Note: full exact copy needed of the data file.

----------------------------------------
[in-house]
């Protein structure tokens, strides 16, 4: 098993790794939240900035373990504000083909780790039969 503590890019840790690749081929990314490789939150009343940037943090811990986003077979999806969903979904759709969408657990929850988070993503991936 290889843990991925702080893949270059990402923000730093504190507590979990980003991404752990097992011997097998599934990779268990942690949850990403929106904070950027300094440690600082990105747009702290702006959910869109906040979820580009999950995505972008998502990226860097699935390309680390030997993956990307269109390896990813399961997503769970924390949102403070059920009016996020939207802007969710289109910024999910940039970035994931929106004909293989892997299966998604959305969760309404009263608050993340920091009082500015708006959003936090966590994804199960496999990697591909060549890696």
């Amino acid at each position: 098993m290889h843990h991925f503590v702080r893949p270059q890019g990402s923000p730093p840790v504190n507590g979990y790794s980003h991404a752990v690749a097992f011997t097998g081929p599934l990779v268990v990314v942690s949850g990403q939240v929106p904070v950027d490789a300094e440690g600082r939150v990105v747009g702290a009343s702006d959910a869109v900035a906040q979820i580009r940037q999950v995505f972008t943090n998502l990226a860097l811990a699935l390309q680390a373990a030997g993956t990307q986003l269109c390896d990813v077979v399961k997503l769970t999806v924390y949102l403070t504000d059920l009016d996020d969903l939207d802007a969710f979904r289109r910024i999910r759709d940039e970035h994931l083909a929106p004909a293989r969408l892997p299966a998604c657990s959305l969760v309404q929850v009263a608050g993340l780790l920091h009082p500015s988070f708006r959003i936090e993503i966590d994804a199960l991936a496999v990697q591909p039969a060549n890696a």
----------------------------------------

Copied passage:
[in-house]
């Protein structure tokens, strides 16, 4: 098993790794939240900035373990504000083909780790039969 503590890019840790690749081929990314490789939150009343940037943090811990986003077979999806969903979904759709969408657990929850988070993503991936 290889843990991925702080893949270059990402923000730093504190507590979990980003991404752990097992011997097998599934990779268990942690949850990403929106904070950027300094440690600082990105747009702290702006959910869109906040979820580009999950995505972008998502990226860097699935390309680390030997993956990307269109390896990813399961997503769970924390949102403070059920009016996020939207802007969710289109910024999910940039970035994931929106004909293989892997299966998604959305969760309404009263608050993340920091009082500015708006959003936090966590994804199960496999990697591909060549890696």
């Amino acid at each position: 098993m290889h843990h991925f503590v702080r893949p270059q890019g990402s923000p730093p840790v504190n507590g979990y790794s980003h991404a752990v690749a097992f011997t097998g081929p599934l990779v268990v990314v942690s949850g990403q939240v929106p904070v950027d490789a300094e440690g600082r939150v990105v747009g702290a009343s702006d959910a869109v900035a906040q979820i580009r940037q999950v995505f972008t943090n998502l990226a860097l811990a699935l390309q680390a373990a030997g993956t990307q986003l269109c390896d990813v077979v399961k997503l769970t999806v924390y949102l403070t504000d059920l009016d996020d969903l939207d802007a969710f979904r289109r910024i999910r759709d940039e970035h994931l083909a929106p004909a293989r969408l892997p299966a998604c657990s959305l969760v309404q929850v009263a608050g993340l780790l920091h009082p500015s988070f708006r959003i936090e993503i966590d994804a199960l991936a496999v990697q591909p039969a060549n890696a």